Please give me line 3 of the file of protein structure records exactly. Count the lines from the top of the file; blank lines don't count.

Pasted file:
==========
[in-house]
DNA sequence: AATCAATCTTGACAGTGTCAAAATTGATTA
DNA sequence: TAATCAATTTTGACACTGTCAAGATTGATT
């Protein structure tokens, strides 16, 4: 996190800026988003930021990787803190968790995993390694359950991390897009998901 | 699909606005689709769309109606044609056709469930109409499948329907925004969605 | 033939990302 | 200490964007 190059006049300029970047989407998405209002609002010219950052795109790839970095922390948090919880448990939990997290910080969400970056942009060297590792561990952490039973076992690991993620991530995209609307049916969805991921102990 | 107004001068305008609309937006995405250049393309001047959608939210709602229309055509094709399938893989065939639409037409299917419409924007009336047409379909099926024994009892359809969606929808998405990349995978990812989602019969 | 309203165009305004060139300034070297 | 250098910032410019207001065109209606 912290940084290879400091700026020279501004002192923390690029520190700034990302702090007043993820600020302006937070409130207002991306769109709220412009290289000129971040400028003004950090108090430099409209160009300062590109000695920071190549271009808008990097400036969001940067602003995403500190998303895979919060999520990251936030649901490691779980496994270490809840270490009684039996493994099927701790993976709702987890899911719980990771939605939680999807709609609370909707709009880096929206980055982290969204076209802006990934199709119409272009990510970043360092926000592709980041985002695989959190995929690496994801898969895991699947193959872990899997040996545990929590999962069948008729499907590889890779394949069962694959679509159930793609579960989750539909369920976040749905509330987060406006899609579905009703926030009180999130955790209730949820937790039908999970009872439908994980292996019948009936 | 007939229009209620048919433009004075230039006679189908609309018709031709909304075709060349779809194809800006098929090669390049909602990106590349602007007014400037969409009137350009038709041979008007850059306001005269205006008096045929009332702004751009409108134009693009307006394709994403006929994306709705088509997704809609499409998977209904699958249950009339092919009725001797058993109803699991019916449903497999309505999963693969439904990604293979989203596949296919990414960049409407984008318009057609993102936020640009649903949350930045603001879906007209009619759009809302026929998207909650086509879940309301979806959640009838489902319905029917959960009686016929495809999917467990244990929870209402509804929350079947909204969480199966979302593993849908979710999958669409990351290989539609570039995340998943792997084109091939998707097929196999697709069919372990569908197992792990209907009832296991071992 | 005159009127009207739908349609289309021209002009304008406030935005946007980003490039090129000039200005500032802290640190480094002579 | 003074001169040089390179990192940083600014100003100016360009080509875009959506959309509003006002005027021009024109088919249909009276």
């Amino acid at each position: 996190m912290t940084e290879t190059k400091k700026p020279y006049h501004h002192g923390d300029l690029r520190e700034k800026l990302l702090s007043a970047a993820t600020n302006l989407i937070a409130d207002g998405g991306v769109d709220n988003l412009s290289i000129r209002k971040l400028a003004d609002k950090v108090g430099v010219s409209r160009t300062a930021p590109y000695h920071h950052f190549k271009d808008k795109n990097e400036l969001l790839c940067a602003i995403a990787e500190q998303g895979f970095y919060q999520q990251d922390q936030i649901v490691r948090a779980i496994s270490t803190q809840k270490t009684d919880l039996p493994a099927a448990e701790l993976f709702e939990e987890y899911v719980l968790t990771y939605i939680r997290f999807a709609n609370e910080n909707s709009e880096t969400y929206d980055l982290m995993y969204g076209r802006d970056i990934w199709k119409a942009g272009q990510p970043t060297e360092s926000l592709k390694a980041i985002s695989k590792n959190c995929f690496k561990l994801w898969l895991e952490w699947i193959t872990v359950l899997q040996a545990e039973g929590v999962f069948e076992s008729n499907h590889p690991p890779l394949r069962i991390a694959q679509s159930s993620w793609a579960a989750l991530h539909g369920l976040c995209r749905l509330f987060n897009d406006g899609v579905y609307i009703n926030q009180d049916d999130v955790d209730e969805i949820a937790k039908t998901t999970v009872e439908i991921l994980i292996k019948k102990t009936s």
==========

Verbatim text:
DNA sequence: TAATCAATTTTGACACTGTCAAGATTGATT